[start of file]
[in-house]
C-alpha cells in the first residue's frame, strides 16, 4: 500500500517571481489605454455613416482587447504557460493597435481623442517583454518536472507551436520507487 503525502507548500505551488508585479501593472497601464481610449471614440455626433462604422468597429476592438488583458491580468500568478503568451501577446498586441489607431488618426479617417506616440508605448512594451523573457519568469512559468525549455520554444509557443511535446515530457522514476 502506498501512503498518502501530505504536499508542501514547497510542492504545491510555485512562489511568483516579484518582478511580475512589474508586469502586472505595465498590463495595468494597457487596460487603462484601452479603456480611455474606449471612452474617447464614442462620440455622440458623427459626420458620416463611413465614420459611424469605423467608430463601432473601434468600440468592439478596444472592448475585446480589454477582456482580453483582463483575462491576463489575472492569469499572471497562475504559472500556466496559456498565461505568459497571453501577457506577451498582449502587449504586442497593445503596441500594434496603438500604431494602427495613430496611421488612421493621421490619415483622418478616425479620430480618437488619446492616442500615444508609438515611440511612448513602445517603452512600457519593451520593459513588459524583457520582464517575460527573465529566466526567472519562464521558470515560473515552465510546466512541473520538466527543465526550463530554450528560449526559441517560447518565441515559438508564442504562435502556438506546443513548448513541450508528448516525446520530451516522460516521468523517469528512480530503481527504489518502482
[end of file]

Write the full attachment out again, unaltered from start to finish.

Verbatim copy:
[in-house]
C-alpha cells in the first residue's frame, strides 16, 4: 500500500517571481489605454455613416482587447504557460493597435481623442517583454518536472507551436520507487 503525502507548500505551488508585479501593472497601464481610449471614440455626433462604422468597429476592438488583458491580468500568478503568451501577446498586441489607431488618426479617417506616440508605448512594451523573457519568469512559468525549455520554444509557443511535446515530457522514476 502506498501512503498518502501530505504536499508542501514547497510542492504545491510555485512562489511568483516579484518582478511580475512589474508586469502586472505595465498590463495595468494597457487596460487603462484601452479603456480611455474606449471612452474617447464614442462620440455622440458623427459626420458620416463611413465614420459611424469605423467608430463601432473601434468600440468592439478596444472592448475585446480589454477582456482580453483582463483575462491576463489575472492569469499572471497562475504559472500556466496559456498565461505568459497571453501577457506577451498582449502587449504586442497593445503596441500594434496603438500604431494602427495613430496611421488612421493621421490619415483622418478616425479620430480618437488619446492616442500615444508609438515611440511612448513602445517603452512600457519593451520593459513588459524583457520582464517575460527573465529566466526567472519562464521558470515560473515552465510546466512541473520538466527543465526550463530554450528560449526559441517560447518565441515559438508564442504562435502556438506546443513548448513541450508528448516525446520530451516522460516521468523517469528512480530503481527504489518502482